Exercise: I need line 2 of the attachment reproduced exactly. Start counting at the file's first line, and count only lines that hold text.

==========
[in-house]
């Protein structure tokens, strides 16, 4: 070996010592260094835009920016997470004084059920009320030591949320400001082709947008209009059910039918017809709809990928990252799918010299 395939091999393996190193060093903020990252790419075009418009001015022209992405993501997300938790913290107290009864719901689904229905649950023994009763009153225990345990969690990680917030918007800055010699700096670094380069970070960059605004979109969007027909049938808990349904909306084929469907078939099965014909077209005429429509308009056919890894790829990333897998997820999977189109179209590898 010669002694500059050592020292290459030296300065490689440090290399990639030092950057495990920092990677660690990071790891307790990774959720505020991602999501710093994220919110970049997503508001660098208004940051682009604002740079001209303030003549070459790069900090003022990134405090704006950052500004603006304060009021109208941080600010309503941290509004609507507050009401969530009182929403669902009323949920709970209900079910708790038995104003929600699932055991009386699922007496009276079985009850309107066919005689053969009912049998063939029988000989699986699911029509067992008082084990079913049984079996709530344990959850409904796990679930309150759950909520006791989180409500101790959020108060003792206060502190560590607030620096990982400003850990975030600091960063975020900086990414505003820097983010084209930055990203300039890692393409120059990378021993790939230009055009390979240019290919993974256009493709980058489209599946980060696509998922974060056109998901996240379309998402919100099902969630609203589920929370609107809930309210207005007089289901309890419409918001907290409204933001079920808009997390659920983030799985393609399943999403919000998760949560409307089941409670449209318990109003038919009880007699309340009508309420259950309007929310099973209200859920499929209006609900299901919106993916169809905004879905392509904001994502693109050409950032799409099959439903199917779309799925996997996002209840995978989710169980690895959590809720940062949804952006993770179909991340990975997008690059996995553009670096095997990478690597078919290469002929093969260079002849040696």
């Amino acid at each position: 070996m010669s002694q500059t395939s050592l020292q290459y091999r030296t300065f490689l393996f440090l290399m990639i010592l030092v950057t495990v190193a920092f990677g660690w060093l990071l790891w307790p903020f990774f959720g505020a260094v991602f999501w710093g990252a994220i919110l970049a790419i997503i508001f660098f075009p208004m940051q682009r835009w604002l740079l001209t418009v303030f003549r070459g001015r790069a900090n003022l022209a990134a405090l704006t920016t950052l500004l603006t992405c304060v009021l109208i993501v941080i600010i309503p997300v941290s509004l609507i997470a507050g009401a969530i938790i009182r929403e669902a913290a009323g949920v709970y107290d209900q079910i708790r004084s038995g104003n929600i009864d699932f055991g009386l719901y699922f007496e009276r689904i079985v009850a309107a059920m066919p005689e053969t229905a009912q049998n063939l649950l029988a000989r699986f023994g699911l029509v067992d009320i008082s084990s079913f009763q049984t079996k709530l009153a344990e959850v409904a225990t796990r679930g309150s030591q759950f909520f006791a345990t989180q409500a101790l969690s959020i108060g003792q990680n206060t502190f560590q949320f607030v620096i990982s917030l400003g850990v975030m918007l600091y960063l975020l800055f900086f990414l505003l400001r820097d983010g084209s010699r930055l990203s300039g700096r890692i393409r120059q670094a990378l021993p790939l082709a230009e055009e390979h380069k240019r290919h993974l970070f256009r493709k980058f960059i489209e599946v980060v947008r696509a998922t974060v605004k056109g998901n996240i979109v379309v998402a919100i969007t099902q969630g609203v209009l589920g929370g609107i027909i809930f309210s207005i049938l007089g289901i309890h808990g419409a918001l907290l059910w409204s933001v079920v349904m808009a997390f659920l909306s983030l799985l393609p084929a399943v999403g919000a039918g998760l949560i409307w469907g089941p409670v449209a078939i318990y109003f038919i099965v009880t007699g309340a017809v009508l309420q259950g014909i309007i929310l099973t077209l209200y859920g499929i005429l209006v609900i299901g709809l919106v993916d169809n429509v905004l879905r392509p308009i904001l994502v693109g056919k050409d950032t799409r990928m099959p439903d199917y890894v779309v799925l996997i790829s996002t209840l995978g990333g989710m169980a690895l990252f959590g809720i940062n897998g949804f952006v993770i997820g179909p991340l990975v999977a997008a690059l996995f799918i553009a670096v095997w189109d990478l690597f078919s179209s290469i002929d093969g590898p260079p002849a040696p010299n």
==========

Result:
């Protein structure tokens, strides 16, 4: 070996010592260094835009920016997470004084059920009320030591949320400001082709947008209009059910039918017809709809990928990252799918010299 395939091999393996190193060093903020990252790419075009418009001015022209992405993501997300938790913290107290009864719901689904229905649950023994009763009153225990345990969690990680917030918007800055010699700096670094380069970070960059605004979109969007027909049938808990349904909306084929469907078939099965014909077209005429429509308009056919890894790829990333897998997820999977189109179209590898 010669002694500059050592020292290459030296300065490689440090290399990639030092950057495990920092990677660690990071790891307790990774959720505020991602999501710093994220919110970049997503508001660098208004940051682009604002740079001209303030003549070459790069900090003022990134405090704006950052500004603006304060009021109208941080600010309503941290509004609507507050009401969530009182929403669902009323949920709970209900079910708790038995104003929600699932055991009386699922007496009276079985009850309107066919005689053969009912049998063939029988000989699986699911029509067992008082084990079913049984079996709530344990959850409904796990679930309150759950909520006791989180409500101790959020108060003792206060502190560590607030620096990982400003850990975030600091960063975020900086990414505003820097983010084209930055990203300039890692393409120059990378021993790939230009055009390979240019290919993974256009493709980058489209599946980060696509998922974060056109998901996240379309998402919100099902969630609203589920929370609107809930309210207005007089289901309890419409918001907290409204933001079920808009997390659920983030799985393609399943999403919000998760949560409307089941409670449209318990109003038919009880007699309340009508309420259950309007929310099973209200859920499929209006609900299901919106993916169809905004879905392509904001994502693109050409950032799409099959439903199917779309799925996997996002209840995978989710169980690895959590809720940062949804952006993770179909991340990975997008690059996995553009670096095997990478690597078919290469002929093969260079002849040696």